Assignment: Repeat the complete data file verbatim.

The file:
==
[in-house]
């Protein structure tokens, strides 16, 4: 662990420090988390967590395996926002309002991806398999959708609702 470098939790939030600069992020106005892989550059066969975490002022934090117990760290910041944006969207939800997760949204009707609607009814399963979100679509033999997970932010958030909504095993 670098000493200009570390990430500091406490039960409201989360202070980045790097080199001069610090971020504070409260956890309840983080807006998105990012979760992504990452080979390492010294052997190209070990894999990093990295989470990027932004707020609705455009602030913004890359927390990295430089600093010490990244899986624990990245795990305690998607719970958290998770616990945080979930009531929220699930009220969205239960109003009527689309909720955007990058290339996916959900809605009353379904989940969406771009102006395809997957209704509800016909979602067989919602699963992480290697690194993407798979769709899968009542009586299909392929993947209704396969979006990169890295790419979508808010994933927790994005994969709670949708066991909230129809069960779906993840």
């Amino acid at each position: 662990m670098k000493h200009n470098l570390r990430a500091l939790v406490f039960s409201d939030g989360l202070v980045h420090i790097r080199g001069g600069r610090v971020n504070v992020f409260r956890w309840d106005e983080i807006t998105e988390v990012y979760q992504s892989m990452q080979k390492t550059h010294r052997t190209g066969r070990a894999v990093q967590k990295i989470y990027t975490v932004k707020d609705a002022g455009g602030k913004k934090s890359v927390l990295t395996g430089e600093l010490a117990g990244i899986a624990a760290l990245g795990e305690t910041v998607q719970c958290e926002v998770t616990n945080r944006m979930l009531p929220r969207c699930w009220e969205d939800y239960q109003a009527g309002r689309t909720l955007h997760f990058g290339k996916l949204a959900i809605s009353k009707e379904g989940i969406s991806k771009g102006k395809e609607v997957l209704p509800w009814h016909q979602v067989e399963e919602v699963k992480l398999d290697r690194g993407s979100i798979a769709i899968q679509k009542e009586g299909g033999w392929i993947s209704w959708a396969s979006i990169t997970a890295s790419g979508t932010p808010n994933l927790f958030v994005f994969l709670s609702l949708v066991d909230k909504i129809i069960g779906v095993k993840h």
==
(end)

[in-house]
């Protein structure tokens, strides 16, 4: 662990420090988390967590395996926002309002991806398999959708609702 470098939790939030600069992020106005892989550059066969975490002022934090117990760290910041944006969207939800997760949204009707609607009814399963979100679509033999997970932010958030909504095993 670098000493200009570390990430500091406490039960409201989360202070980045790097080199001069610090971020504070409260956890309840983080807006998105990012979760992504990452080979390492010294052997190209070990894999990093990295989470990027932004707020609705455009602030913004890359927390990295430089600093010490990244899986624990990245795990305690998607719970958290998770616990945080979930009531929220699930009220969205239960109003009527689309909720955007990058290339996916959900809605009353379904989940969406771009102006395809997957209704509800016909979602067989919602699963992480290697690194993407798979769709899968009542009586299909392929993947209704396969979006990169890295790419979508808010994933927790994005994969709670949708066991909230129809069960779906993840």
């Amino acid at each position: 662990m670098k000493h200009n470098l570390r990430a500091l939790v406490f039960s409201d939030g989360l202070v980045h420090i790097r080199g001069g600069r610090v971020n504070v992020f409260r956890w309840d106005e983080i807006t998105e988390v990012y979760q992504s892989m990452q080979k390492t550059h010294r052997t190209g066969r070990a894999v990093q967590k990295i989470y990027t975490v932004k707020d609705a002022g455009g602030k913004k934090s890359v927390l990295t395996g430089e600093l010490a117990g990244i899986a624990a760290l990245g795990e305690t910041v998607q719970c958290e926002v998770t616990n945080r944006m979930l009531p929220r969207c699930w009220e969205d939800y239960q109003a009527g309002r689309t909720l955007h997760f990058g290339k996916l949204a959900i809605s009353k009707e379904g989940i969406s991806k771009g102006k395809e609607v997957l209704p509800w009814h016909q979602v067989e399963e919602v699963k992480l398999d290697r690194g993407s979100i798979a769709i899968q679509k009542e009586g299909g033999w392929i993947s209704w959708a396969s979006i990169t997970a890295s790419g979508t932010p808010n994933l927790f958030v994005f994969l709670s609702l949708v066991d909230k909504i129809i069960g779906v095993k993840h």